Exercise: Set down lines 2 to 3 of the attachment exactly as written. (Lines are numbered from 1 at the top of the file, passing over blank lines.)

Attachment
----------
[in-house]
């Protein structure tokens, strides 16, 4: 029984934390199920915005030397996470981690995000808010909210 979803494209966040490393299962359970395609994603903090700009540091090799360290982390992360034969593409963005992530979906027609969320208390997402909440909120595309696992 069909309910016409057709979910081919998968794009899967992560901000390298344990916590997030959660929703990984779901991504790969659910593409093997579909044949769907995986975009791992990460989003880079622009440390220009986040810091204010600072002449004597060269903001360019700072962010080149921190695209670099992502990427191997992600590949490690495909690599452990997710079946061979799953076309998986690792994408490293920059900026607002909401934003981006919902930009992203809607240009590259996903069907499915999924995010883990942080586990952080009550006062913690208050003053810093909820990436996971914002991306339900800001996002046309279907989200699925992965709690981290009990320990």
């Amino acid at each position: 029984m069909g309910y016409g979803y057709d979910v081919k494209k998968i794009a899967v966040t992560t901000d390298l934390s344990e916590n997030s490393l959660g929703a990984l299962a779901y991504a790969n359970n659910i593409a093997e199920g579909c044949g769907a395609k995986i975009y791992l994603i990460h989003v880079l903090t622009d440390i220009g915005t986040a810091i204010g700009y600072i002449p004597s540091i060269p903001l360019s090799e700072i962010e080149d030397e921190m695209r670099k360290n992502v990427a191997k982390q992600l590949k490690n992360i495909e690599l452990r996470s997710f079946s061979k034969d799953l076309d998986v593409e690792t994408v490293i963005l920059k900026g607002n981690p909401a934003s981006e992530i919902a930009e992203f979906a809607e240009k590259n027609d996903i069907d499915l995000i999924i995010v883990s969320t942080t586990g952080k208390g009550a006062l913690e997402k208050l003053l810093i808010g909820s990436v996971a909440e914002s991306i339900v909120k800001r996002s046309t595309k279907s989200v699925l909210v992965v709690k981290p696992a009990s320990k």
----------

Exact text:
């Protein structure tokens, strides 16, 4: 029984934390199920915005030397996470981690995000808010909210 979803494209966040490393299962359970395609994603903090700009540091090799360290982390992360034969593409963005992530979906027609969320208390997402909440909120595309696992 069909309910016409057709979910081919998968794009899967992560901000390298344990916590997030959660929703990984779901991504790969659910593409093997579909044949769907995986975009791992990460989003880079622009440390220009986040810091204010600072002449004597060269903001360019700072962010080149921190695209670099992502990427191997992600590949490690495909690599452990997710079946061979799953076309998986690792994408490293920059900026607002909401934003981006919902930009992203809607240009590259996903069907499915999924995010883990942080586990952080009550006062913690208050003053810093909820990436996971914002991306339900800001996002046309279907989200699925992965709690981290009990320990």
């Amino acid at each position: 029984m069909g309910y016409g979803y057709d979910v081919k494209k998968i794009a899967v966040t992560t901000d390298l934390s344990e916590n997030s490393l959660g929703a990984l299962a779901y991504a790969n359970n659910i593409a093997e199920g579909c044949g769907a395609k995986i975009y791992l994603i990460h989003v880079l903090t622009d440390i220009g915005t986040a810091i204010g700009y600072i002449p004597s540091i060269p903001l360019s090799e700072i962010e080149d030397e921190m695209r670099k360290n992502v990427a191997k982390q992600l590949k490690n992360i495909e690599l452990r996470s997710f079946s061979k034969d799953l076309d998986v593409e690792t994408v490293i963005l920059k900026g607002n981690p909401a934003s981006e992530i919902a930009e992203f979906a809607e240009k590259n027609d996903i069907d499915l995000i999924i995010v883990s969320t942080t586990g952080k208390g009550a006062l913690e997402k208050l003053l810093i808010g909820s990436v996971a909440e914002s991306i339900v909120k800001r996002s046309t595309k279907s989200v699925l909210v992965v709690k981290p696992a009990s320990k």